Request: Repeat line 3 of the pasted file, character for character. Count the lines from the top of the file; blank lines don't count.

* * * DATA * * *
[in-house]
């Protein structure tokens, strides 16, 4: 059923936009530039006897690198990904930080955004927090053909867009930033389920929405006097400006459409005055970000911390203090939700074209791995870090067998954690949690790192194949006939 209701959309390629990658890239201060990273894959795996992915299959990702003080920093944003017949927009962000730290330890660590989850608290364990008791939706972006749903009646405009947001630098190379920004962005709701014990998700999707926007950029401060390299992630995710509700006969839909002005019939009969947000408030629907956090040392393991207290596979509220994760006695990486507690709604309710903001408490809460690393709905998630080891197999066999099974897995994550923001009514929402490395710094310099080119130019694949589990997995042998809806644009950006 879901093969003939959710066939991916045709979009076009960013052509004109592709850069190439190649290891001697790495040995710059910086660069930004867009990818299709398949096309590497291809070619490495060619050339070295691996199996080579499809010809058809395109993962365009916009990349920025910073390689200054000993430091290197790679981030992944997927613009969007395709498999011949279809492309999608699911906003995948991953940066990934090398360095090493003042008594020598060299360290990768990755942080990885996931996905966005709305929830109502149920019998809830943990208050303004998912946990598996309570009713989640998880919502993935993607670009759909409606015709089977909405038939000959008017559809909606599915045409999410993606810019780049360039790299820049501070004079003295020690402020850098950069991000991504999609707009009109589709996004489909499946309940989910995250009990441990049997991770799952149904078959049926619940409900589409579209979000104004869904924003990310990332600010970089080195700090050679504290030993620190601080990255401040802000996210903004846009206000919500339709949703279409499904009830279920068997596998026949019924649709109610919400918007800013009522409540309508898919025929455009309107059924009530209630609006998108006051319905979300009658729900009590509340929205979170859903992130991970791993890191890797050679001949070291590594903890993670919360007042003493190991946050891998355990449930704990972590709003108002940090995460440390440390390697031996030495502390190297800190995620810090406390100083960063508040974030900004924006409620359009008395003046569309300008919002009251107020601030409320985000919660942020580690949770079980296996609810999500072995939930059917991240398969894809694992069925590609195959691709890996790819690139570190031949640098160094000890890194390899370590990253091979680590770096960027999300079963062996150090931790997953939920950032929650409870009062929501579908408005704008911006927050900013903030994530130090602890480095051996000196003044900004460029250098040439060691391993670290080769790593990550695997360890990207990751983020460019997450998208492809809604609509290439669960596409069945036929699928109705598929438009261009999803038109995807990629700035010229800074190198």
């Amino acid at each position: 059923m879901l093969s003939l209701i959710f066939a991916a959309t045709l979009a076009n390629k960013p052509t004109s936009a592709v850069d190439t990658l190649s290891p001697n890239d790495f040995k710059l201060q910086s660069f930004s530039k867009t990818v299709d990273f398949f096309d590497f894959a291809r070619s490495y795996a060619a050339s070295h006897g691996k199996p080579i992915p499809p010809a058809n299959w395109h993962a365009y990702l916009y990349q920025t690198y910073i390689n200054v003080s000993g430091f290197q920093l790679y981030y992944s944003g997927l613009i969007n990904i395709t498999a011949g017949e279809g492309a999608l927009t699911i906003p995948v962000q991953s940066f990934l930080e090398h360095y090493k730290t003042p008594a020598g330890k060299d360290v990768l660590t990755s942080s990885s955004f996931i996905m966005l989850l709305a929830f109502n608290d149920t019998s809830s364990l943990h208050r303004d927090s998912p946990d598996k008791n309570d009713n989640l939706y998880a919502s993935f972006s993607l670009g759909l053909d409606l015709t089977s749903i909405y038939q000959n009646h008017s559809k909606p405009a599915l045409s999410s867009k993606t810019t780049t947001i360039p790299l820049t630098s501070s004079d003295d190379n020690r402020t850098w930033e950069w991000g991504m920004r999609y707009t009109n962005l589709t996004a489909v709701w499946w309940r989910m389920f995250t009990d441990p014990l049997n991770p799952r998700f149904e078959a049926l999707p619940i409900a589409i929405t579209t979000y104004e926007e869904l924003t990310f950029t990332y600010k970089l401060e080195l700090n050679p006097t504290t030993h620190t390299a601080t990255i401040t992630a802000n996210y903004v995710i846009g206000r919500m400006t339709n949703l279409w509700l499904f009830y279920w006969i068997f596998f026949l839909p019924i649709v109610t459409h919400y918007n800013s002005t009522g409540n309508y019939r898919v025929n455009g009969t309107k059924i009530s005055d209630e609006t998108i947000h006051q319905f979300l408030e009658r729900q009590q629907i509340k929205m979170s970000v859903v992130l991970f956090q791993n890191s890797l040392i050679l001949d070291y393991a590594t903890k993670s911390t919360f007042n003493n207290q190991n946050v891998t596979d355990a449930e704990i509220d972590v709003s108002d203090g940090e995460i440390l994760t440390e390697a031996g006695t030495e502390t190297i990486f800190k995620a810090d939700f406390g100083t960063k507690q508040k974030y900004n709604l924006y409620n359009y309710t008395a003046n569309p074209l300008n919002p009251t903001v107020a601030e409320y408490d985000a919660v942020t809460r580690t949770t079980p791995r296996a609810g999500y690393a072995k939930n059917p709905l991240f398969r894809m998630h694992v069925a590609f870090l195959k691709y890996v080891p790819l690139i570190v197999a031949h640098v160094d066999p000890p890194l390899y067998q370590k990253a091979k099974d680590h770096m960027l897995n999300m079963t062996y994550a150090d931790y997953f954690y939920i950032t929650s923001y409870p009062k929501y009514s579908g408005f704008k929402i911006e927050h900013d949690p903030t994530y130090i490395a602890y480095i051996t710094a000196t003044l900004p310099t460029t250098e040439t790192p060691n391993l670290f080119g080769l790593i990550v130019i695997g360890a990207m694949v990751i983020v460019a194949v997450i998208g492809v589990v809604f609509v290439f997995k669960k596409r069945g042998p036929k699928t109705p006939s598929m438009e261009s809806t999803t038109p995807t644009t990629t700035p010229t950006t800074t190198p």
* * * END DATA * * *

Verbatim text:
């Amino acid at each position: 059923m879901l093969s003939l209701i959710f066939a991916a959309t045709l979009a076009n390629k960013p052509t004109s936009a592709v850069d190439t990658l190649s290891p001697n890239d790495f040995k710059l201060q910086s660069f930004s530039k867009t990818v299709d990273f398949f096309d590497f894959a291809r070619s490495y795996a060619a050339s070295h006897g691996k199996p080579i992915p499809p010809a058809n299959w395109h993962a365009y990702l916009y990349q920025t690198y910073i390689n200054v003080s000993g430091f290197q920093l790679y981030y992944s944003g997927l613009i969007n990904i395709t498999a011949g017949e279809g492309a999608l927009t699911i906003p995948v962000q991953s940066f990934l930080e090398h360095y090493k730290t003042p008594a020598g330890k060299d360290v990768l660590t990755s942080s990885s955004f996931i996905m966005l989850l709305a929830f109502n608290d149920t019998s809830s364990l943990h208050r303004d927090s998912p946990d598996k008791n309570d009713n989640l939706y998880a919502s993935f972006s993607l670009g759909l053909d409606l015709t089977s749903i909405y038939q000959n009646h008017s559809k909606p405009a599915l045409s999410s867009k993606t810019t780049t947001i360039p790299l820049t630098s501070s004079d003295d190379n020690r402020t850098w930033e950069w991000g991504m920004r999609y707009t009109n962005l589709t996004a489909v709701w499946w309940r989910m389920f995250t009990d441990p014990l049997n991770p799952r998700f149904e078959a049926l999707p619940i409900a589409i929405t579209t979000y104004e926007e869904l924003t990310f950029t990332y600010k970089l401060e080195l700090n050679p006097t504290t030993h620190t390299a601080t990255i401040t992630a802000n996210y903004v995710i846009g206000r919500m400006t339709n949703l279409w509700l499904f009830y279920w006969i068997f596998f026949l839909p019924i649709v109610t459409h919400y918007n800013s002005t009522g409540n309508y019939r898919v025929n455009g009969t309107k059924i009530s005055d209630e609006t998108i947000h006051q319905f979300l408030e009658r729900q009590q629907i509340k929205m979170s970000v859903v992130l991970f956090q791993n890191s890797l040392i050679l001949d070291y393991a590594t903890k993670s911390t919360f007042n003493n207290q190991n946050v891998t596979d355990a449930e704990i509220d972590v709003s108002d203090g940090e995460i440390l994760t440390e390697a031996g006695t030495e502390t190297i990486f800190k995620a810090d939700f406390g100083t960063k507690q508040k974030y900004n709604l924006y409620n359009y309710t008395a003046n569309p074209l300008n919002p009251t903001v107020a601030e409320y408490d985000a919660v942020t809460r580690t949770t079980p791995r296996a609810g999500y690393a072995k939930n059917p709905l991240f398969r894809m998630h694992v069925a590609f870090l195959k691709y890996v080891p790819l690139i570190v197999a031949h640098v160094d066999p000890p890194l390899y067998q370590k990253a091979k099974d680590h770096m960027l897995n999300m079963t062996y994550a150090d931790y997953f954690y939920i950032t929650s923001y409870p009062k929501y009514s579908g408005f704008k929402i911006e927050h900013d949690p903030t994530y130090i490395a602890y480095i051996t710094a000196t003044l900004p310099t460029t250098e040439t790192p060691n391993l670290f080119g080769l790593i990550v130019i695997g360890a990207m694949v990751i983020v460019a194949v997450i998208g492809v589990v809604f609509v290439f997995k669960k596409r069945g042998p036929k699928t109705p006939s598929m438009e261009s809806t999803t038109p995807t644009t990629t700035p010229t950006t800074t190198p």